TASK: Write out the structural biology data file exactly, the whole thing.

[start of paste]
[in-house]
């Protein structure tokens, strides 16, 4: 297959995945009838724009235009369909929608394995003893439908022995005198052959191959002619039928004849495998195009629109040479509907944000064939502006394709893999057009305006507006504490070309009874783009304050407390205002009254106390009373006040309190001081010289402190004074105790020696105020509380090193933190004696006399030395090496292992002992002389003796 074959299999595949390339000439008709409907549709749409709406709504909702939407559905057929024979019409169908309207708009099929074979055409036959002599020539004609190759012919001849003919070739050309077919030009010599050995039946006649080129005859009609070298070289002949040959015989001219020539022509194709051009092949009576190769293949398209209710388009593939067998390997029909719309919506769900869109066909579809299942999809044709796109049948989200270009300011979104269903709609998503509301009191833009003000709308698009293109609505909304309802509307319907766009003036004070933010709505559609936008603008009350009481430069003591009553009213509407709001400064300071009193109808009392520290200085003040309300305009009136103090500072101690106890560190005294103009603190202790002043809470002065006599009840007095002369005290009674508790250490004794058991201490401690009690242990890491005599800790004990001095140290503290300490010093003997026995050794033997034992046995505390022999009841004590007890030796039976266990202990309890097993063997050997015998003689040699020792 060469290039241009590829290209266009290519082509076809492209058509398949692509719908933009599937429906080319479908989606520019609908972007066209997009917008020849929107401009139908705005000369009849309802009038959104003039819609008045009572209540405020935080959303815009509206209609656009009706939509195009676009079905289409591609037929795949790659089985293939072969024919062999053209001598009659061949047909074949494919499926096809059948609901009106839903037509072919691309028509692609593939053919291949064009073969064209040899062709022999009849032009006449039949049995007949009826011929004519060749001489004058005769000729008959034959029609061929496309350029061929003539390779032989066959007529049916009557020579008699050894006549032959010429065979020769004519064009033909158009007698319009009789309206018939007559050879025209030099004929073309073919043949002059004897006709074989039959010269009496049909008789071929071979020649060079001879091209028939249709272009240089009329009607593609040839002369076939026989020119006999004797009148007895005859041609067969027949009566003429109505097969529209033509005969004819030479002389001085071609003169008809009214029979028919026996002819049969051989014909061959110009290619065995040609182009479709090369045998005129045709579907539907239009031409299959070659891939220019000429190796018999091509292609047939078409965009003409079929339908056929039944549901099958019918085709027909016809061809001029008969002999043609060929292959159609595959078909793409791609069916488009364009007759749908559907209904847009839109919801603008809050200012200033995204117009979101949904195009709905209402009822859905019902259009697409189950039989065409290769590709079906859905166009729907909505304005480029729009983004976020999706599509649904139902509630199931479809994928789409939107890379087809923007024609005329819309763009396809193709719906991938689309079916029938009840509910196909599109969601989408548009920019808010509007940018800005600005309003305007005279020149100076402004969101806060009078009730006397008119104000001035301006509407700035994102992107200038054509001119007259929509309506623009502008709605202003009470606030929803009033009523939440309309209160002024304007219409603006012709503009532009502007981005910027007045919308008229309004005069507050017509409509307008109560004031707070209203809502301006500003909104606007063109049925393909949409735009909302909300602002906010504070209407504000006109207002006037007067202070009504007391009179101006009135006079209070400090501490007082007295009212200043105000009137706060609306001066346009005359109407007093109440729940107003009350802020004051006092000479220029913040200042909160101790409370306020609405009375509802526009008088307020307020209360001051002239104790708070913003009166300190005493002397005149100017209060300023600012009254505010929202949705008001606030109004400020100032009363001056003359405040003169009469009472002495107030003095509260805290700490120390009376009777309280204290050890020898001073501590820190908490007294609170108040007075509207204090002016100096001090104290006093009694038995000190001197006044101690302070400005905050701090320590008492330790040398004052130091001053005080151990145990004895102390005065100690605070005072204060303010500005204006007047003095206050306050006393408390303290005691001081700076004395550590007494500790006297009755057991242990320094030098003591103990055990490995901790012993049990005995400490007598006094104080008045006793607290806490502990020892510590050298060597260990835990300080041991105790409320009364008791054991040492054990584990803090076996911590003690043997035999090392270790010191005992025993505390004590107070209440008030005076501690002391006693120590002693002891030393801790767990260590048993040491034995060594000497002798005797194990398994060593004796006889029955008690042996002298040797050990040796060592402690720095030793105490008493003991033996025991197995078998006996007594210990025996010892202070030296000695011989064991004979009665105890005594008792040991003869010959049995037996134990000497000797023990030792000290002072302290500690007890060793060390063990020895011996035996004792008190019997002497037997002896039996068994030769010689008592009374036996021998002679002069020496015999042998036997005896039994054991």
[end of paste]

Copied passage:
[in-house]
């Protein structure tokens, strides 16, 4: 297959995945009838724009235009369909929608394995003893439908022995005198052959191959002619039928004849495998195009629109040479509907944000064939502006394709893999057009305006507006504490070309009874783009304050407390205002009254106390009373006040309190001081010289402190004074105790020696105020509380090193933190004696006399030395090496292992002992002389003796 074959299999595949390339000439008709409907549709749409709406709504909702939407559905057929024979019409169908309207708009099929074979055409036959002599020539004609190759012919001849003919070739050309077919030009010599050995039946006649080129005859009609070298070289002949040959015989001219020539022509194709051009092949009576190769293949398209209710388009593939067998390997029909719309919506769900869109066909579809299942999809044709796109049948989200270009300011979104269903709609998503509301009191833009003000709308698009293109609505909304309802509307319907766009003036004070933010709505559609936008603008009350009481430069003591009553009213509407709001400064300071009193109808009392520290200085003040309300305009009136103090500072101690106890560190005294103009603190202790002043809470002065006599009840007095002369005290009674508790250490004794058991201490401690009690242990890491005599800790004990001095140290503290300490010093003997026995050794033997034992046995505390022999009841004590007890030796039976266990202990309890097993063997050997015998003689040699020792 060469290039241009590829290209266009290519082509076809492209058509398949692509719908933009599937429906080319479908989606520019609908972007066209997009917008020849929107401009139908705005000369009849309802009038959104003039819609008045009572209540405020935080959303815009509206209609656009009706939509195009676009079905289409591609037929795949790659089985293939072969024919062999053209001598009659061949047909074949494919499926096809059948609901009106839903037509072919691309028509692609593939053919291949064009073969064209040899062709022999009849032009006449039949049995007949009826011929004519060749001489004058005769000729008959034959029609061929496309350029061929003539390779032989066959007529049916009557020579008699050894006549032959010429065979020769004519064009033909158009007698319009009789309206018939007559050879025209030099004929073309073919043949002059004897006709074989039959010269009496049909008789071929071979020649060079001879091209028939249709272009240089009329009607593609040839002369076939026989020119006999004797009148007895005859041609067969027949009566003429109505097969529209033509005969004819030479002389001085071609003169008809009214029979028919026996002819049969051989014909061959110009290619065995040609182009479709090369045998005129045709579907539907239009031409299959070659891939220019000429190796018999091509292609047939078409965009003409079929339908056929039944549901099958019918085709027909016809061809001029008969002999043609060929292959159609595959078909793409791609069916488009364009007759749908559907209904847009839109919801603008809050200012200033995204117009979101949904195009709905209402009822859905019902259009697409189950039989065409290769590709079906859905166009729907909505304005480029729009983004976020999706599509649904139902509630199931479809994928789409939107890379087809923007024609005329819309763009396809193709719906991938689309079916029938009840509910196909599109969601989408548009920019808010509007940018800005600005309003305007005279020149100076402004969101806060009078009730006397008119104000001035301006509407700035994102992107200038054509001119007259929509309506623009502008709605202003009470606030929803009033009523939440309309209160002024304007219409603006012709503009532009502007981005910027007045919308008229309004005069507050017509409509307008109560004031707070209203809502301006500003909104606007063109049925393909949409735009909302909300602002906010504070209407504000006109207002006037007067202070009504007391009179101006009135006079209070400090501490007082007295009212200043105000009137706060609306001066346009005359109407007093109440729940107003009350802020004051006092000479220029913040200042909160101790409370306020609405009375509802526009008088307020307020209360001051002239104790708070913003009166300190005493002397005149100017209060300023600012009254505010929202949705008001606030109004400020100032009363001056003359405040003169009469009472002495107030003095509260805290700490120390009376009777309280204290050890020898001073501590820190908490007294609170108040007075509207204090002016100096001090104290006093009694038995000190001197006044101690302070400005905050701090320590008492330790040398004052130091001053005080151990145990004895102390005065100690605070005072204060303010500005204006007047003095206050306050006393408390303290005691001081700076004395550590007494500790006297009755057991242990320094030098003591103990055990490995901790012993049990005995400490007598006094104080008045006793607290806490502990020892510590050298060597260990835990300080041991105790409320009364008791054991040492054990584990803090076996911590003690043997035999090392270790010191005992025993505390004590107070209440008030005076501690002391006693120590002693002891030393801790767990260590048993040491034995060594000497002798005797194990398994060593004796006889029955008690042996002298040797050990040796060592402690720095030793105490008493003991033996025991197995078998006996007594210990025996010892202070030296000695011989064991004979009665105890005594008792040991003869010959049995037996134990000497000797023990030792000290002072302290500690007890060793060390063990020895011996035996004792008190019997002497037997002896039996068994030769010689008592009374036996021998002679002069020496015999042998036997005896039994054991």